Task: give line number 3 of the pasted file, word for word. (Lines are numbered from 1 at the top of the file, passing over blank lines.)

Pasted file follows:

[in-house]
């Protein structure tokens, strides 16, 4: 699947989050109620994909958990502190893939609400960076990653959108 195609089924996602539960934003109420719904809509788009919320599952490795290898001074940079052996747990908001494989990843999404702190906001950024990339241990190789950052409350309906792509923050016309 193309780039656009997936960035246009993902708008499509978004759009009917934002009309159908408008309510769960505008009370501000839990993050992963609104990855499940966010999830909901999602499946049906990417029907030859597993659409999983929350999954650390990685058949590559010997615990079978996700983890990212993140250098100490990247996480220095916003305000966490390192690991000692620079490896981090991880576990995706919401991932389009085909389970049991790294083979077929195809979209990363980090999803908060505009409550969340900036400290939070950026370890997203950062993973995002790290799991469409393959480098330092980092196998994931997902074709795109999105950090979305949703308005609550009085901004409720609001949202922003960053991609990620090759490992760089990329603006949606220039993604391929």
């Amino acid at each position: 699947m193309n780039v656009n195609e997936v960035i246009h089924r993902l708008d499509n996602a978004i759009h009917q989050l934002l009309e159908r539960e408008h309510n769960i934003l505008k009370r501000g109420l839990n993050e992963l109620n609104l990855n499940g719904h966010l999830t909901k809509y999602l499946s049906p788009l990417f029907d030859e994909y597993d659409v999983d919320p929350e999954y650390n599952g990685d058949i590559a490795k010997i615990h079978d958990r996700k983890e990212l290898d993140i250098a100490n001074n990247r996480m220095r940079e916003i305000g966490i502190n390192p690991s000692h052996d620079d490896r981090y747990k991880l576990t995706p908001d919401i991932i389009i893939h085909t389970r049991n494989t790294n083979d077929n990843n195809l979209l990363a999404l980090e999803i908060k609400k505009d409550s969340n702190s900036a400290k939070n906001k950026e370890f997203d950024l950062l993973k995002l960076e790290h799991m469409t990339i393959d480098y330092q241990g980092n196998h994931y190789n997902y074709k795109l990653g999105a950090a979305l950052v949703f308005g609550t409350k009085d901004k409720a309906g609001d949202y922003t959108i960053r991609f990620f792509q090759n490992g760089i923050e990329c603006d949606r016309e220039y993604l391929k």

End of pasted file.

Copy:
């Amino acid at each position: 699947m193309n780039v656009n195609e997936v960035i246009h089924r993902l708008d499509n996602a978004i759009h009917q989050l934002l009309e159908r539960e408008h309510n769960i934003l505008k009370r501000g109420l839990n993050e992963l109620n609104l990855n499940g719904h966010l999830t909901k809509y999602l499946s049906p788009l990417f029907d030859e994909y597993d659409v999983d919320p929350e999954y650390n599952g990685d058949i590559a490795k010997i615990h079978d958990r996700k983890e990212l290898d993140i250098a100490n001074n990247r996480m220095r940079e916003i305000g966490i502190n390192p690991s000692h052996d620079d490896r981090y747990k991880l576990t995706p908001d919401i991932i389009i893939h085909t389970r049991n494989t790294n083979d077929n990843n195809l979209l990363a999404l980090e999803i908060k609400k505009d409550s969340n702190s900036a400290k939070n906001k950026e370890f997203d950024l950062l993973k995002l960076e790290h799991m469409t990339i393959d480098y330092q241990g980092n196998h994931y190789n997902y074709k795109l990653g999105a950090a979305l950052v949703f308005g609550t409350k009085d901004k409720a309906g609001d949202y922003t959108i960053r991609f990620f792509q090759n490992g760089i923050e990329c603006d949606r016309e220039y993604l391929k």